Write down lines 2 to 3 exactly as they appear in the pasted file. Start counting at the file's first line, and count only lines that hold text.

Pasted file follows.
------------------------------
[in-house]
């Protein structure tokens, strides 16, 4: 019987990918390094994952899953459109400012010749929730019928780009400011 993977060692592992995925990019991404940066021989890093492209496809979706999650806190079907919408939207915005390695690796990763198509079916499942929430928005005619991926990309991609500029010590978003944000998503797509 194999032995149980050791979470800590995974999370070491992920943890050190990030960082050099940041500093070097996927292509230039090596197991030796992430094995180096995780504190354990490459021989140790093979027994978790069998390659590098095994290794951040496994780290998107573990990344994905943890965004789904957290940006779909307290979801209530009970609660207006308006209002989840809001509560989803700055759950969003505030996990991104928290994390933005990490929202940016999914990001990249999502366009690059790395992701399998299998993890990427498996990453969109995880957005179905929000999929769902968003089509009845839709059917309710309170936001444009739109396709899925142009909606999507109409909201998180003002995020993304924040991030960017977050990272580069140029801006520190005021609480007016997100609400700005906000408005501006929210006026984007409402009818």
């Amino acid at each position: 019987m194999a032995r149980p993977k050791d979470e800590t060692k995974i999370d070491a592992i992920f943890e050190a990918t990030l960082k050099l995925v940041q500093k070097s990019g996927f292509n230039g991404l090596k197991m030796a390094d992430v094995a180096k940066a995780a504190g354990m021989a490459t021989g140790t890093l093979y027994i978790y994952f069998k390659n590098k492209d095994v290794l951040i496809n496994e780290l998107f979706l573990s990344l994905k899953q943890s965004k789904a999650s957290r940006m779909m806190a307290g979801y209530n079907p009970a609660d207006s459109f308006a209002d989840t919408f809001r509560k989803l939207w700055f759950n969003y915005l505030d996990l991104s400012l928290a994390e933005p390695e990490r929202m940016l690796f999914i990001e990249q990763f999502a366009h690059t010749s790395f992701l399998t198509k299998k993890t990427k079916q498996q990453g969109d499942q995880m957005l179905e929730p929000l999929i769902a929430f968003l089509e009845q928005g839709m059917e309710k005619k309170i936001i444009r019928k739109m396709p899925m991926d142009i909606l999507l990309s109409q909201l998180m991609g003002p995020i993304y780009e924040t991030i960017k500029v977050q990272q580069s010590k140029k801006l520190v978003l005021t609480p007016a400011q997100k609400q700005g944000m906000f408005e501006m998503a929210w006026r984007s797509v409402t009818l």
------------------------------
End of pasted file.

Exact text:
């Protein structure tokens, strides 16, 4: 019987990918390094994952899953459109400012010749929730019928780009400011 993977060692592992995925990019991404940066021989890093492209496809979706999650806190079907919408939207915005390695690796990763198509079916499942929430928005005619991926990309991609500029010590978003944000998503797509 194999032995149980050791979470800590995974999370070491992920943890050190990030960082050099940041500093070097996927292509230039090596197991030796992430094995180096995780504190354990490459021989140790093979027994978790069998390659590098095994290794951040496994780290998107573990990344994905943890965004789904957290940006779909307290979801209530009970609660207006308006209002989840809001509560989803700055759950969003505030996990991104928290994390933005990490929202940016999914990001990249999502366009690059790395992701399998299998993890990427498996990453969109995880957005179905929000999929769902968003089509009845839709059917309710309170936001444009739109396709899925142009909606999507109409909201998180003002995020993304924040991030960017977050990272580069140029801006520190005021609480007016997100609400700005906000408005501006929210006026984007409402009818």
């Amino acid at each position: 019987m194999a032995r149980p993977k050791d979470e800590t060692k995974i999370d070491a592992i992920f943890e050190a990918t990030l960082k050099l995925v940041q500093k070097s990019g996927f292509n230039g991404l090596k197991m030796a390094d992430v094995a180096k940066a995780a504190g354990m021989a490459t021989g140790t890093l093979y027994i978790y994952f069998k390659n590098k492209d095994v290794l951040i496809n496994e780290l998107f979706l573990s990344l994905k899953q943890s965004k789904a999650s957290r940006m779909m806190a307290g979801y209530n079907p009970a609660d207006s459109f308006a209002d989840t919408f809001r509560k989803l939207w700055f759950n969003y915005l505030d996990l991104s400012l928290a994390e933005p390695e990490r929202m940016l690796f999914i990001e990249q990763f999502a366009h690059t010749s790395f992701l399998t198509k299998k993890t990427k079916q498996q990453g969109d499942q995880m957005l179905e929730p929000l999929i769902a929430f968003l089509e009845q928005g839709m059917e309710k005619k309170i936001i444009r019928k739109m396709p899925m991926d142009i909606l999507l990309s109409q909201l998180m991609g003002p995020i993304y780009e924040t991030i960017k500029v977050q990272q580069s010590k140029k801006l520190v978003l005021t609480p007016a400011q997100k609400q700005g944000m906000f408005e501006m998503a929210w006026r984007s797509v409402t009818l």